A. The State Failed To Establish The Second Prong of N.J.S.A. 30:4C-15.1a.
B. The State Failed To Establish The Third Prong of N.J.S.A. 30:4C-15.1a.
C. The State Failed To Establish The Fourth Prong of N.J.S.A. 30:4C-15.1a.
The trial judge's findings of fact are afforded great deference on appeal and those findings will only be overturned if they are "so manifestly unsupported by or inconsistent with the competent, relevant and reasonably credible evidence as to offend the interests of justice." Rova Farms Resort, Inc. v. Investors Ins. Co. of Am., 65 N.J. 474, 484 (1974); see also N.J. Div. of Youth & Family Servs. v. P.P., 180 N.J. 494, 511 (2004). Deference is especially given to the trial judge's credibility determinations because that judge had a "feel of the case" and the opportunity to observe the witnesses. Cesare v. Cesare, 154 N.J. 394, 411-13 (1998); see also Div. of Youth & Family Servs. v. M.M., 382 N.J. Super. 264, 271 (App. Div.), certif. granted, 186 N.J. 606 (2006). However, "[a] trial court's interpretation of the law and the legal consequences that flow from established facts are not entitled to any special deference." Manalapan Realty, L.P. v. Twp. Comm. of Twp. of Manalapan, 140 N.J. 366, 378 (1995); see also M.M., supra, 382 N.J. Super. at 272.
The four prongs of the statutory test for termination of parental rights are "interrelated and overlapping . . . designed to identify and assess what may be necessary to promote and protect the best interests of the child." Div. of Youth & Family Servs. v. R.L., 388 N.J. Super. 81, 89 (App. Div. 2006). Application of the test is "extremely fact sensitive" requiring "particularized evidence that addresses the specific circumstances of the individual case." Ibid.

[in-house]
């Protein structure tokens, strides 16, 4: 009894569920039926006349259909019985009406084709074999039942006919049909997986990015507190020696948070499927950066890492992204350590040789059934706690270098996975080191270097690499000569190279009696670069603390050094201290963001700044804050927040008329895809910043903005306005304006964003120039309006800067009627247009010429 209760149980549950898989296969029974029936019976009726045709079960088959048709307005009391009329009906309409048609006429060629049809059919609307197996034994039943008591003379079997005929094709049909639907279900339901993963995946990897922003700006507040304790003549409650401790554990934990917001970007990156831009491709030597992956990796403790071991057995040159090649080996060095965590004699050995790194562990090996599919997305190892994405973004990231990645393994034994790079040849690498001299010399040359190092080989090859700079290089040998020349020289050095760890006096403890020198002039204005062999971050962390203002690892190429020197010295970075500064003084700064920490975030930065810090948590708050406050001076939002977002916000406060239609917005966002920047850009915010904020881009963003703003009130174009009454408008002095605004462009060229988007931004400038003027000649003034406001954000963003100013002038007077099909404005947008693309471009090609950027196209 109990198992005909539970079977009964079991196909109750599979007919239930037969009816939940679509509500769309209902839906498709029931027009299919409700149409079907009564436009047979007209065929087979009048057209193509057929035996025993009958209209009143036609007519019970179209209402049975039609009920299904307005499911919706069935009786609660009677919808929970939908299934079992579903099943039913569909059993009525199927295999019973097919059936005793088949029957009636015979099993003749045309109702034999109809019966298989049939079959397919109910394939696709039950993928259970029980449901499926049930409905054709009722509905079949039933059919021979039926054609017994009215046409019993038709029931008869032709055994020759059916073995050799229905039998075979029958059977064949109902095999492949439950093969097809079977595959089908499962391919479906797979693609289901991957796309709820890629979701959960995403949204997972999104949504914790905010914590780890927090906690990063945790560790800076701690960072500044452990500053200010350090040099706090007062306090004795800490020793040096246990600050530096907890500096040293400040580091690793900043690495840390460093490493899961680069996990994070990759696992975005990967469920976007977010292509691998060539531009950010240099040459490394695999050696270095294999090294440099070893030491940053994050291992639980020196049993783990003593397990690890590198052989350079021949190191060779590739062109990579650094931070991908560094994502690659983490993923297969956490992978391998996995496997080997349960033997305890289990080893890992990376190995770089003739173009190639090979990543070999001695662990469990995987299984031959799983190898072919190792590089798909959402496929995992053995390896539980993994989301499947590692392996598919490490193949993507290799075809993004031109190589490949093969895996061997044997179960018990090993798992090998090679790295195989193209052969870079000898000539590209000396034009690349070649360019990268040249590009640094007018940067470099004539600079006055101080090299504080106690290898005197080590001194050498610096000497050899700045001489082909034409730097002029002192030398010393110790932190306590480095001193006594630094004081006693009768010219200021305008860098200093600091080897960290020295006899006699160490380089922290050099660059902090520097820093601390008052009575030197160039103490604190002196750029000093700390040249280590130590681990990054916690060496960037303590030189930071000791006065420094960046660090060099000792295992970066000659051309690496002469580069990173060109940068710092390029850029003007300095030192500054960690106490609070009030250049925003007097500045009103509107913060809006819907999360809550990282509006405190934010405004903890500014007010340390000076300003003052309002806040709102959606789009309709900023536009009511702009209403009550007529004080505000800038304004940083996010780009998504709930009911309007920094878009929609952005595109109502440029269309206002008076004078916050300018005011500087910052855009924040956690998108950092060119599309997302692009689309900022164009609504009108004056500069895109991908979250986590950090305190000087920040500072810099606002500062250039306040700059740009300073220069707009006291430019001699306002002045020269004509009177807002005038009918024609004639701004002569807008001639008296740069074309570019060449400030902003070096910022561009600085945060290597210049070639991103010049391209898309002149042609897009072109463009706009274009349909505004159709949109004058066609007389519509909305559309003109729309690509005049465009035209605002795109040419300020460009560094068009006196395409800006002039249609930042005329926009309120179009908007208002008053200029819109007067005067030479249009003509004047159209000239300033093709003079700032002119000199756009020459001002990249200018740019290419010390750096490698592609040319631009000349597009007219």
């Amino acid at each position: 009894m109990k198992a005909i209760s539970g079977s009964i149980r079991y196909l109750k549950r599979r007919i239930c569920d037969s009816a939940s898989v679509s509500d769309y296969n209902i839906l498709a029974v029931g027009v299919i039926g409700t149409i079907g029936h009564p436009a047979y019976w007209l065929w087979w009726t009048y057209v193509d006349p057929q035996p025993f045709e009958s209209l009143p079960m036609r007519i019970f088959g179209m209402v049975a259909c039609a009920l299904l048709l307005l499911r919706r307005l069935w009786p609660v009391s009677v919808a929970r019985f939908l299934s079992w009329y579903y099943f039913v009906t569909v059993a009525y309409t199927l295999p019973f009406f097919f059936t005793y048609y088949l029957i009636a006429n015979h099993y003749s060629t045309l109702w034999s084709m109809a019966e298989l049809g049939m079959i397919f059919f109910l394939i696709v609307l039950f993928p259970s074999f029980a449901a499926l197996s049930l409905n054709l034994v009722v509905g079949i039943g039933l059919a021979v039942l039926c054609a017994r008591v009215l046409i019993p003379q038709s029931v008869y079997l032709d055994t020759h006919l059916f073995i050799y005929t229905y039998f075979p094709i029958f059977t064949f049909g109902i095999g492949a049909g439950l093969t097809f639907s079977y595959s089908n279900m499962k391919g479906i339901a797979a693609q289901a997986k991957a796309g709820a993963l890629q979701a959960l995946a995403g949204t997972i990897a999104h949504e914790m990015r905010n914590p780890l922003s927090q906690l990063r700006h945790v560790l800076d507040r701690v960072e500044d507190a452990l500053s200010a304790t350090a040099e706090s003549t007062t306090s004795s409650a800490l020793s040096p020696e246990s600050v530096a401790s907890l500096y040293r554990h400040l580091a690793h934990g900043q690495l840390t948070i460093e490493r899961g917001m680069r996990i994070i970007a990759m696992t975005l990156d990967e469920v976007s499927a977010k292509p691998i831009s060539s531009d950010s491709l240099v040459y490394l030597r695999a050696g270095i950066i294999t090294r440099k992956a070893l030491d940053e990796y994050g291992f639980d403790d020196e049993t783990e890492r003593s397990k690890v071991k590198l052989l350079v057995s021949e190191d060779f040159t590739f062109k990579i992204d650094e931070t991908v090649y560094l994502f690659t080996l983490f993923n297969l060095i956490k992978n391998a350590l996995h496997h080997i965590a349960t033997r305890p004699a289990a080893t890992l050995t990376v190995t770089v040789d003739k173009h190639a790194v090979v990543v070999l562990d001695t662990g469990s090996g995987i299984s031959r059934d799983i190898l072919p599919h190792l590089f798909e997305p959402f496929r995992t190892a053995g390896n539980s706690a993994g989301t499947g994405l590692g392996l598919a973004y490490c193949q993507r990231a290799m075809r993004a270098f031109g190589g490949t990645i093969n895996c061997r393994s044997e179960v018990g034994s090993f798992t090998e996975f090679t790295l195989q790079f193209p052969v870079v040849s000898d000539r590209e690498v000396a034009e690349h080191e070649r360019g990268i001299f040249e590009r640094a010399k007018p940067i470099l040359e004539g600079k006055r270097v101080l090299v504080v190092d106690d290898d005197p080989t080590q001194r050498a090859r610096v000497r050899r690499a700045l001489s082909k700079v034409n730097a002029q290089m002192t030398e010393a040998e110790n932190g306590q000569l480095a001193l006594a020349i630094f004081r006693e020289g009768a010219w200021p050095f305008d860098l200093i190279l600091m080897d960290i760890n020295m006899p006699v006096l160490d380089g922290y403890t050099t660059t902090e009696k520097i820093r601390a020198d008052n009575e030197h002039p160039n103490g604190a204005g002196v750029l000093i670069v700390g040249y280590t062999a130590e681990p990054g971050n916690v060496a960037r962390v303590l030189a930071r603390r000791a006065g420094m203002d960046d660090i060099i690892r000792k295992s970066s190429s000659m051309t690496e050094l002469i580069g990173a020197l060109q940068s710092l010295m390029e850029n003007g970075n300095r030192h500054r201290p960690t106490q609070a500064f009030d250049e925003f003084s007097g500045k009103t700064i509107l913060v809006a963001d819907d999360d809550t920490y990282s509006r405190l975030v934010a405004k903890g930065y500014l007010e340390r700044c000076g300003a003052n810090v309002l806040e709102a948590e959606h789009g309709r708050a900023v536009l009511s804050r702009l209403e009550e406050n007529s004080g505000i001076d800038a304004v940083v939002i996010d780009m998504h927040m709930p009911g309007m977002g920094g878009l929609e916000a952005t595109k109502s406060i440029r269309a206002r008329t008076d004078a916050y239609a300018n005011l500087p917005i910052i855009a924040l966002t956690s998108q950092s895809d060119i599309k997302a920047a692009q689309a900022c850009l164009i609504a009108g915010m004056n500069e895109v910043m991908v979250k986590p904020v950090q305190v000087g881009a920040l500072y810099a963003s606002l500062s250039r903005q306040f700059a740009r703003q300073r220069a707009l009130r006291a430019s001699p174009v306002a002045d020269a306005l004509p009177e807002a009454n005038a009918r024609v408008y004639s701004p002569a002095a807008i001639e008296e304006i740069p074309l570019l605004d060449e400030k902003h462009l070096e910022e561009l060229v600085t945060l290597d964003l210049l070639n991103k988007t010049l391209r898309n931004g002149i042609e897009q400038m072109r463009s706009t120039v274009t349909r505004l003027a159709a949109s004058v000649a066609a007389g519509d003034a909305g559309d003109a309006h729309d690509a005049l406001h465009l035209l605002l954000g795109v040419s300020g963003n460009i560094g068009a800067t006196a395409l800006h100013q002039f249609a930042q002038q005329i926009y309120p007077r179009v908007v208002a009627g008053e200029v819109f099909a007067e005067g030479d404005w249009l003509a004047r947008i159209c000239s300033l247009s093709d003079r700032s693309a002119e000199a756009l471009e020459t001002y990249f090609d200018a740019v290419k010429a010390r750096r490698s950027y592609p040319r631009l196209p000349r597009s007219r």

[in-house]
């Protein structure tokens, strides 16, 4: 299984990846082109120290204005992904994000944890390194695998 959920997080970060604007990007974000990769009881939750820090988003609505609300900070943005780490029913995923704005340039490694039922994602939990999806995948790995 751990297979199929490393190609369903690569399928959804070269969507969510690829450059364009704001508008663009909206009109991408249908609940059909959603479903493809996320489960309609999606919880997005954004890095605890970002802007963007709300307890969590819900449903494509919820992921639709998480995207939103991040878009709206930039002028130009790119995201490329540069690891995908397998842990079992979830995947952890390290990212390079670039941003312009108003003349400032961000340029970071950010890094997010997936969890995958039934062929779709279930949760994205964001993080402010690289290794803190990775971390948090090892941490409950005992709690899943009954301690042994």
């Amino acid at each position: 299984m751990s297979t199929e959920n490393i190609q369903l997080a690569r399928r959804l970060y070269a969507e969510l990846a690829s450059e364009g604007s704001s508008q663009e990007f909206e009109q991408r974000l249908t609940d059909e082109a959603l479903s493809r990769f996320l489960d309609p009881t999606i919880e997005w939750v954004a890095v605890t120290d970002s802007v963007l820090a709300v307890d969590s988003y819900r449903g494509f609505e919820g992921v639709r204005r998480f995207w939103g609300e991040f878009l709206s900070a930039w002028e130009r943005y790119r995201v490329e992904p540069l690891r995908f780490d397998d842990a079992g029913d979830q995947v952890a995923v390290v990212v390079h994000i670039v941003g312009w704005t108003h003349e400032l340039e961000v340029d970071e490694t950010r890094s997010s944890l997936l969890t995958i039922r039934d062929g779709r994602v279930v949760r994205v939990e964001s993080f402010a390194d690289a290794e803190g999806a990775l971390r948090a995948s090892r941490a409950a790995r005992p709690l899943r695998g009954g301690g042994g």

After carefully reviewing the record in the light of the written arguments advanced by the parties, we conclude that the issues presented by the appellants do not warrant extensive discussion in this opinion because the judge's findings are adequately supported by the evidence, R. 2:11-3(e)(1)(A), Rova Farms Resort, Inc., supra, 65 N.J. at 483-84, and because the arguments advanced by A.S.M. are without sufficient merit to warrant discussion in a written opinion. R. 2:11-3(e)(1)(E). We affirm substantially for the reasons expressed by Judge Ryan in his written opinion dated March 29, 2006.
J.D.M., the younger child, was born on September 19, 2002, to P.P.C. and A.S.M. after abuse of A.M.C. had been substantiated.
In February 2005, A.S.M. stopped going to Care Plus NJ, but then resumed again in January 2006.
Div. of Youth and Family Servs. v. L.C., 346 N.J. Super. 435, 439 (App. Div. 2002).
December 18, 2006